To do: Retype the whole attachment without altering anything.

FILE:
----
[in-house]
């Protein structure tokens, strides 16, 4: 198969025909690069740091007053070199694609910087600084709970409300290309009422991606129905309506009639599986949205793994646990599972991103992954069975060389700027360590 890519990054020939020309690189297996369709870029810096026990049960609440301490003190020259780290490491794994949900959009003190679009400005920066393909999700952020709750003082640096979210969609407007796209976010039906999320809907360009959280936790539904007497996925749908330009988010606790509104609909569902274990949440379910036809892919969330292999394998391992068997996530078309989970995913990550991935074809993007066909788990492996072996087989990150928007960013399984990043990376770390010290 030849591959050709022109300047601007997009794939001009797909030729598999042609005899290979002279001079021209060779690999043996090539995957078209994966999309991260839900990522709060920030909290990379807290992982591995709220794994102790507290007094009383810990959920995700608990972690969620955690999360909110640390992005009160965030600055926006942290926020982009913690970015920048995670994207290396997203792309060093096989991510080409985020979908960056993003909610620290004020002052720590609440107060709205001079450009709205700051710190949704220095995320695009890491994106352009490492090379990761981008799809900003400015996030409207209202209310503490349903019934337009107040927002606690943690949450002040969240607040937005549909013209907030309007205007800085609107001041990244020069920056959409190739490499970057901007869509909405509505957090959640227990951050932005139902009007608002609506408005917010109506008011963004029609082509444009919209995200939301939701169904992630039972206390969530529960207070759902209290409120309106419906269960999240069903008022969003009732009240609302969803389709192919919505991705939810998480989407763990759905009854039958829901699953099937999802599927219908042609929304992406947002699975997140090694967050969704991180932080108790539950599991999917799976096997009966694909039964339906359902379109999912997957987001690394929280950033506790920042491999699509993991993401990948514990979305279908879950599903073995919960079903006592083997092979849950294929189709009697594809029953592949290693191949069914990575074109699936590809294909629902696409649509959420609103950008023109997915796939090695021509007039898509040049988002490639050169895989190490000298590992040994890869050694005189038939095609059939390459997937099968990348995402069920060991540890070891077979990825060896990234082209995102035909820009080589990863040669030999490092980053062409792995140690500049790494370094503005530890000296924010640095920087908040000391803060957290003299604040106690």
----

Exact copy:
[in-house]
């Protein structure tokens, strides 16, 4: 198969025909690069740091007053070199694609910087600084709970409300290309009422991606129905309506009639599986949205793994646990599972991103992954069975060389700027360590 890519990054020939020309690189297996369709870029810096026990049960609440301490003190020259780290490491794994949900959009003190679009400005920066393909999700952020709750003082640096979210969609407007796209976010039906999320809907360009959280936790539904007497996925749908330009988010606790509104609909569902274990949440379910036809892919969330292999394998391992068997996530078309989970995913990550991935074809993007066909788990492996072996087989990150928007960013399984990043990376770390010290 030849591959050709022109300047601007997009794939001009797909030729598999042609005899290979002279001079021209060779690999043996090539995957078209994966999309991260839900990522709060920030909290990379807290992982591995709220794994102790507290007094009383810990959920995700608990972690969620955690999360909110640390992005009160965030600055926006942290926020982009913690970015920048995670994207290396997203792309060093096989991510080409985020979908960056993003909610620290004020002052720590609440107060709205001079450009709205700051710190949704220095995320695009890491994106352009490492090379990761981008799809900003400015996030409207209202209310503490349903019934337009107040927002606690943690949450002040969240607040937005549909013209907030309007205007800085609107001041990244020069920056959409190739490499970057901007869509909405509505957090959640227990951050932005139902009007608002609506408005917010109506008011963004029609082509444009919209995200939301939701169904992630039972206390969530529960207070759902209290409120309106419906269960999240069903008022969003009732009240609302969803389709192919919505991705939810998480989407763990759905009854039958829901699953099937999802599927219908042609929304992406947002699975997140090694967050969704991180932080108790539950599991999917799976096997009966694909039964339906359902379109999912997957987001690394929280950033506790920042491999699509993991993401990948514990979305279908879950599903073995919960079903006592083997092979849950294929189709009697594809029953592949290693191949069914990575074109699936590809294909629902696409649509959420609103950008023109997915796939090695021509007039898509040049988002490639050169895989190490000298590992040994890869050694005189038939095609059939390459997937099968990348995402069920060991540890070891077979990825060896990234082209995102035909820009080589990863040669030999490092980053062409792995140690500049790494370094503005530890000296924010640095920087908040000391803060957290003299604040106690």